No Arkansan should ever go to bed hungry.
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After spending months travelling around with the SNAP outreach team, I started helping with the Arkansas Gleaning Project, another program of the Arkansas Hunger Relief Alliance. The Gleaning Project helps the food banks get fresh fruits and vegetables that they would normally not have access to because of cost. Many farmers have leftovers after they have harvested their contracted amount, and the price they could get to do a second harvest isn’t worth it. Without the Gleaning Project, most of this after-market produce would just go to waste. With the Gleaning Project, farmers in various regions of the state have the opportunity to contact the Arkansas Hunger Relief Alliance and donate what’s left after their harvests to their local food bank.
The Gleaning Team is contacted by the farm owner and dispatches a truck from the local food bank to pick up the produce. Then, someone has to actually pick the corn, berries, tomatoes, potatoes, cabbage or whatever else. Sometimes volunteer groups or people from different organizations come in to help harvest the produce, but most of the time the gleaning team is working with inmates from different prisons.
I remember the first day in the field with Brandon Chapman, food sourcing & logistics programs coordinator. A co-worker had warned me ahead of time to wear appropriate clothes and make sure to cover myself—which I did— but I couldn’t quite get rid of the weird feeling in my gut. I was about to meet male inmates and correction officers. I have never even known a person who has been in prison. When I was on the road with the SNAP team, I talked to several people who had to spend some time behind bars, but for some reason that seemed so different to me, however, very quickly I started to understand the relationship between all participants.
The Gleaning Project doesn’t just help to get more produce for the food banks. It also helps inmates restore their lost trust in society. I had some very interesting conversations that helped me understand, why this project is so important. Many inmates lose their hope and strength in prison. There is not much to do, and they feel stuck because it is obvious to them that there is nothing they can do to free themselves out of this situation. By doing hard work in the field, they get to prove to the guards that they are willing to change and willing to fight for another chance in life. The more time we got to spend together and the more often we talked, the more interest they also showed in our lives and they wanted to know what exactly it is we’re doing. We explained to them what the Arkansas Hunger Relief Alliance does and what our work usually looks like and they also wanted to know what we’ll do with all this corn. When they found out it would go to the local food bank, and be distributed to people in need through pantries, soup kitchens, and shelters, you could see the surprise in their faces. Knowing that what they did really was important and appreciated gave them a motivation to continue their hard work over the next days and made them feel important to our society again.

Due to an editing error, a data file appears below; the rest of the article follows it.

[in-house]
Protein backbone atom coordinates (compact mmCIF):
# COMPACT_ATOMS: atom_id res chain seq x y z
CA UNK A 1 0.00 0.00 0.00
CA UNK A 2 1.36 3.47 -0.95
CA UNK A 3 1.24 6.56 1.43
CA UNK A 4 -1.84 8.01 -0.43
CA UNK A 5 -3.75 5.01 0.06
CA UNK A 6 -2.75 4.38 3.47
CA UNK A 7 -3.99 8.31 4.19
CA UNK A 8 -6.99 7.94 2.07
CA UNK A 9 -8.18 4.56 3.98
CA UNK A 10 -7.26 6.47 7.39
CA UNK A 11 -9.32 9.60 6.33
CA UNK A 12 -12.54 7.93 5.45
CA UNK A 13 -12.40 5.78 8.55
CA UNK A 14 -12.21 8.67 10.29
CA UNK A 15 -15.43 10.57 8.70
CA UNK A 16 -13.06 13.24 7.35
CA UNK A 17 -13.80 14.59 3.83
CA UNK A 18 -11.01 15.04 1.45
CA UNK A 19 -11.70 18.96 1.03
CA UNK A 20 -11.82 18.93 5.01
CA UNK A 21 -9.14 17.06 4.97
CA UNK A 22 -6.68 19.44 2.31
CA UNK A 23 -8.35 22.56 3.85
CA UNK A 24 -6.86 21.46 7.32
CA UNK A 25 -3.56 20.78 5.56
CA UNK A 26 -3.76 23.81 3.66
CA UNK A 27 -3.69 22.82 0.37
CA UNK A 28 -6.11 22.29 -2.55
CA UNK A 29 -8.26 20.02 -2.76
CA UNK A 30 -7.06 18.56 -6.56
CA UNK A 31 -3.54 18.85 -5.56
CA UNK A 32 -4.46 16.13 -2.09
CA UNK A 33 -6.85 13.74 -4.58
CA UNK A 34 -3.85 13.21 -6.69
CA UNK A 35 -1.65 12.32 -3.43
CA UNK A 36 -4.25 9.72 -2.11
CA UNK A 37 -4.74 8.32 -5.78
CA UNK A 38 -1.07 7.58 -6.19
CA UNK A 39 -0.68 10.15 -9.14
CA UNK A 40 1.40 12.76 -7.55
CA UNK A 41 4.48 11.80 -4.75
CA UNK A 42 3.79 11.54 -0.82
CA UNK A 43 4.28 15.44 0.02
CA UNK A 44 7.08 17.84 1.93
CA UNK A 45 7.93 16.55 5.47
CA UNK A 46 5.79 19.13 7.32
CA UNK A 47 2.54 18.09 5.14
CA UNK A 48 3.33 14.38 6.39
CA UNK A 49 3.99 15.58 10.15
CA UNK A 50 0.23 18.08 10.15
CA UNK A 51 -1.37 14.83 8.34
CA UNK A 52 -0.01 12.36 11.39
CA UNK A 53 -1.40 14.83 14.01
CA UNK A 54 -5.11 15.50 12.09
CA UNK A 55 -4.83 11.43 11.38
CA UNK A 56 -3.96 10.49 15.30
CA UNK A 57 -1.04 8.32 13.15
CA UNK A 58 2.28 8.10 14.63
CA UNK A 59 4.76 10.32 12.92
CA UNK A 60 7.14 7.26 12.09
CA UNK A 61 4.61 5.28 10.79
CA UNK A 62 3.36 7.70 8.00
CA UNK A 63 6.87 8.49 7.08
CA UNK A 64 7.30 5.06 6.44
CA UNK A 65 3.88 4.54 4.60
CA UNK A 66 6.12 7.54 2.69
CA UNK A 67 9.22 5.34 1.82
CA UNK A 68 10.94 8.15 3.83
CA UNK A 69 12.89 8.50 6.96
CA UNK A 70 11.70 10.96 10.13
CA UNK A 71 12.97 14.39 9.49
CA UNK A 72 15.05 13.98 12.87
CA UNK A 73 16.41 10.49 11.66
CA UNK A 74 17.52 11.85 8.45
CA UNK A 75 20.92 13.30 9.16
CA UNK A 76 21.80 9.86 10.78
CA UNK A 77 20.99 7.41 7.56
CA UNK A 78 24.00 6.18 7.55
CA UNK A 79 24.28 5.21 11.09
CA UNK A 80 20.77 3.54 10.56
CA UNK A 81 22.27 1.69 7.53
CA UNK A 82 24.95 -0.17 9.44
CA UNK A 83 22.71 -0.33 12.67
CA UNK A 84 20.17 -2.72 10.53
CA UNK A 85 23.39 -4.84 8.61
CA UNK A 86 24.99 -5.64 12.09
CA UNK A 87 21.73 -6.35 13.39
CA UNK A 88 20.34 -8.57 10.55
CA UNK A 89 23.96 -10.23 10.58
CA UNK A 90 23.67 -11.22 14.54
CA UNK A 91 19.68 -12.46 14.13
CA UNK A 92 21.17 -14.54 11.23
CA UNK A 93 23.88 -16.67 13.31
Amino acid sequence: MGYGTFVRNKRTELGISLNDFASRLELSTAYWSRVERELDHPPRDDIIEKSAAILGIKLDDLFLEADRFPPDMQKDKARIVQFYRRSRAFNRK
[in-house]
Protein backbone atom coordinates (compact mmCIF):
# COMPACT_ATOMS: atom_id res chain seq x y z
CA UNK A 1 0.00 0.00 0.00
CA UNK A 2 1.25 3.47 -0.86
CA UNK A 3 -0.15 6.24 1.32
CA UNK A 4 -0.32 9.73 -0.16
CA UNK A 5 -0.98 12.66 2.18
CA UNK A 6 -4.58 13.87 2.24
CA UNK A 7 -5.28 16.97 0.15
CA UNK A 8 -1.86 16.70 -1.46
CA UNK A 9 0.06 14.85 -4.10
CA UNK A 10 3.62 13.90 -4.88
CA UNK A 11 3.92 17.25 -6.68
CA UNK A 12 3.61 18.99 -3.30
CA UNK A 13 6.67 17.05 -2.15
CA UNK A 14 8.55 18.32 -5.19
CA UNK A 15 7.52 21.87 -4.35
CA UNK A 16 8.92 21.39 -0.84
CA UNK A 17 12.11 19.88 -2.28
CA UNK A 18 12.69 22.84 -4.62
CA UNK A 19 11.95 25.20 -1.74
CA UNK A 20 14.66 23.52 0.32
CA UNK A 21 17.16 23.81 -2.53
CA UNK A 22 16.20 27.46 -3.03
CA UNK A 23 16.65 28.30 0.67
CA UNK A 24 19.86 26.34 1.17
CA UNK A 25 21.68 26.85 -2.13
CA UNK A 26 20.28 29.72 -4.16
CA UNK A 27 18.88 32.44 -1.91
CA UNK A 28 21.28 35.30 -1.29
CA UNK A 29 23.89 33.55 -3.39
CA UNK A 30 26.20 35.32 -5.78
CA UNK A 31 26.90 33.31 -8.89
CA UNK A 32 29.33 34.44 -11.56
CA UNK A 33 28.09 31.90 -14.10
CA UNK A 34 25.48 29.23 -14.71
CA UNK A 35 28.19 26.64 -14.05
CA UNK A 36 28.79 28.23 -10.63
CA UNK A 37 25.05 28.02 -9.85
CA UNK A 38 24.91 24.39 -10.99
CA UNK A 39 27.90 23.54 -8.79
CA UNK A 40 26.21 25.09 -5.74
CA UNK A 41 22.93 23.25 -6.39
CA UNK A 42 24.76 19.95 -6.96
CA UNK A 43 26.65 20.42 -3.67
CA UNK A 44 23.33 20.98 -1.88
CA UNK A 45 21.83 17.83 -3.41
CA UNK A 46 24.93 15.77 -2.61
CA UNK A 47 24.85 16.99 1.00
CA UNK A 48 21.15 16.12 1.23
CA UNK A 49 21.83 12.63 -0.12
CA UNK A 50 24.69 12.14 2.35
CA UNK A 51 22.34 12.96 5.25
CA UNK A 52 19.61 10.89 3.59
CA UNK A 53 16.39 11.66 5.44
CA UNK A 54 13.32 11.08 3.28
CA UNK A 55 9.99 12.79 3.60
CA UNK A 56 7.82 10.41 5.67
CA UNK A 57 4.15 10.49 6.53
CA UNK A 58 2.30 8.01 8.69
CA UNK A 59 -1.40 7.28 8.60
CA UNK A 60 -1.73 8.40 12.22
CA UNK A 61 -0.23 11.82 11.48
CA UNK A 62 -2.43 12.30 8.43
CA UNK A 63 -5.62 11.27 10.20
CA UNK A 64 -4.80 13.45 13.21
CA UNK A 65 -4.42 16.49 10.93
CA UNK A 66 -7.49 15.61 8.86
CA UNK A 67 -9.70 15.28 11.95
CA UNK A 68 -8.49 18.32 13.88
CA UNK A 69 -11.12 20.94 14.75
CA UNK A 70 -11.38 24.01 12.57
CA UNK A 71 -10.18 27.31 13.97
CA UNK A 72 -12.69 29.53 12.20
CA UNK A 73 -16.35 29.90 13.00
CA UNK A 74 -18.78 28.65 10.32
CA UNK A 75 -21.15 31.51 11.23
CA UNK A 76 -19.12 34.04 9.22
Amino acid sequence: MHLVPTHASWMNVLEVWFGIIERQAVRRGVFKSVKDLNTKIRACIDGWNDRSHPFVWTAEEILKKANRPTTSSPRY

The Gleaning Project is probably one of the greatest things I’ve experienced in my time at the Alliance, because I can see how purely good it is on every level. Farmers donate what’s left after their harvest, inmates get new motivation, and in the end, families in need have food on their tables. It was a beautiful experience for me to be part of this, and I just want to encourage everyone to do what they can to support projects like this that help our society grow and flourish.
Jericho Way is a refuge for many people. There is no age limit or any other restriction that could keep someone from getting a warm meal or finding help. The Day Resource Center is run by a nun, Sister Elizabeth Greim and has been in service for over a year. Besides bible discussion groups, breakfast and lunch, people in need can find assistance and help for any kind of official document or benefit application. There is also a possibility to take showers, make phone calls, find community and play games or watch movies. A Social Worker from Jericho said: “Of course it’s sad to see people coming back, because that means nothing has changed, but it shows us that they like coming here and they found more than just shelter in our community.” Between 75 and 100 women and men of all ages and backgrounds visit the safe haven daily. The variety of different personalities you can meet there is very noticeable and interesting.